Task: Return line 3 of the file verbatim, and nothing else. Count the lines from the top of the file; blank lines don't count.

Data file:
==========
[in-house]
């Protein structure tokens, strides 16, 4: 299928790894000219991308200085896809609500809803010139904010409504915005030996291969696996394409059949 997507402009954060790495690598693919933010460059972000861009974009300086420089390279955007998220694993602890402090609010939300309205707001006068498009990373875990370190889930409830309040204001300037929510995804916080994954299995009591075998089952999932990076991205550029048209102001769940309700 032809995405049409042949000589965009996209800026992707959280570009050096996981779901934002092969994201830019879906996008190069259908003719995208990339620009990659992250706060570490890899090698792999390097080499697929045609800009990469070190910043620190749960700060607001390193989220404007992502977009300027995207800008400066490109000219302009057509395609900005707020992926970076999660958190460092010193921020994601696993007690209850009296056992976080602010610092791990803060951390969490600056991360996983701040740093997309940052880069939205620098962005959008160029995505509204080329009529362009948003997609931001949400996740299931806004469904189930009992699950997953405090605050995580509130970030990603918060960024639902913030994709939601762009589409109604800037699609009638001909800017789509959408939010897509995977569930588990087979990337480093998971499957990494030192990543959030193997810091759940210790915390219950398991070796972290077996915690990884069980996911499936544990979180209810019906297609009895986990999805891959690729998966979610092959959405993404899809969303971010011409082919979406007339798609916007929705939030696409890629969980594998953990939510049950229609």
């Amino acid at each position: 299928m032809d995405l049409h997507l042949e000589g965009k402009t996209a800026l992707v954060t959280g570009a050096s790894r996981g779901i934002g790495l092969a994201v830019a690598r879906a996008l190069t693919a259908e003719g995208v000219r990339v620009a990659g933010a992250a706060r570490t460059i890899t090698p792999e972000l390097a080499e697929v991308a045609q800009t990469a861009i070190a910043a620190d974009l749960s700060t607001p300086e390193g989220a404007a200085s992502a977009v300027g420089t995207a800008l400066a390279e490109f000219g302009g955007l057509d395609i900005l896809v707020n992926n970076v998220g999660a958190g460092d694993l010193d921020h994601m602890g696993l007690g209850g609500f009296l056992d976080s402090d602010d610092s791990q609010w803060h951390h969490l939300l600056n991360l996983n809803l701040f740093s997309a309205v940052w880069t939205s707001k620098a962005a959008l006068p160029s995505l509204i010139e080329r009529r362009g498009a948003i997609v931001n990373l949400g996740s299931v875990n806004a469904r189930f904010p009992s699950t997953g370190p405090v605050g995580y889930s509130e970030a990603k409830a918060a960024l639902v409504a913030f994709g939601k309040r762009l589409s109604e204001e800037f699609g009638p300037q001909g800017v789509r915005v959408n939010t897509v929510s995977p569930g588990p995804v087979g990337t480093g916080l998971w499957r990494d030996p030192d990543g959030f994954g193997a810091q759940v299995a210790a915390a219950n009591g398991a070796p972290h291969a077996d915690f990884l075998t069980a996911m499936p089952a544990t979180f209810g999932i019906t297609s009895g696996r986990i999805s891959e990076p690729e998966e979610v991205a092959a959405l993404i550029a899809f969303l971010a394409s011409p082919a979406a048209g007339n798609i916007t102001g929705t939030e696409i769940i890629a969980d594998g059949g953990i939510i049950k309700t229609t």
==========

């Amino acid at each position: 299928m032809d995405l049409h997507l042949e000589g965009k402009t996209a800026l992707v954060t959280g570009a050096s790894r996981g779901i934002g790495l092969a994201v830019a690598r879906a996008l190069t693919a259908e003719g995208v000219r990339v620009a990659g933010a992250a706060r570490t460059i890899t090698p792999e972000l390097a080499e697929v991308a045609q800009t990469a861009i070190a910043a620190d974009l749960s700060t607001p300086e390193g989220a404007a200085s992502a977009v300027g420089t995207a800008l400066a390279e490109f000219g302009g955007l057509d395609i900005l896809v707020n992926n970076v998220g999660a958190g460092d694993l010193d921020h994601m602890g696993l007690g209850g609500f009296l056992d976080s402090d602010d610092s791990q609010w803060h951390h969490l939300l600056n991360l996983n809803l701040f740093s997309a309205v940052w880069t939205s707001k620098a962005a959008l006068p160029s995505l509204i010139e080329r009529r362009g498009a948003i997609v931001n990373l949400g996740s299931v875990n806004a469904r189930f904010p009992s699950t997953g370190p405090v605050g995580y889930s509130e970030a990603k409830a918060a960024l639902v409504a913030f994709g939601k309040r762009l589409s109604e204001e800037f699609g009638p300037q001909g800017v789509r915005v959408n939010t897509v929510s995977p569930g588990p995804v087979g990337t480093g916080l998971w499957r990494d030996p030192d990543g959030f994954g193997a810091q759940v299995a210790a915390a219950n009591g398991a070796p972290h291969a077996d915690f990884l075998t069980a996911m499936p089952a544990t979180f209810g999932i019906t297609s009895g696996r986990i999805s891959e990076p690729e998966e979610v991205a092959a959405l993404i550029a899809f969303l971010a394409s011409p082919a979406a048209g007339n798609i916007t102001g929705t939030e696409i769940i890629a969980d594998g059949g953990i939510i049950k309700t229609t």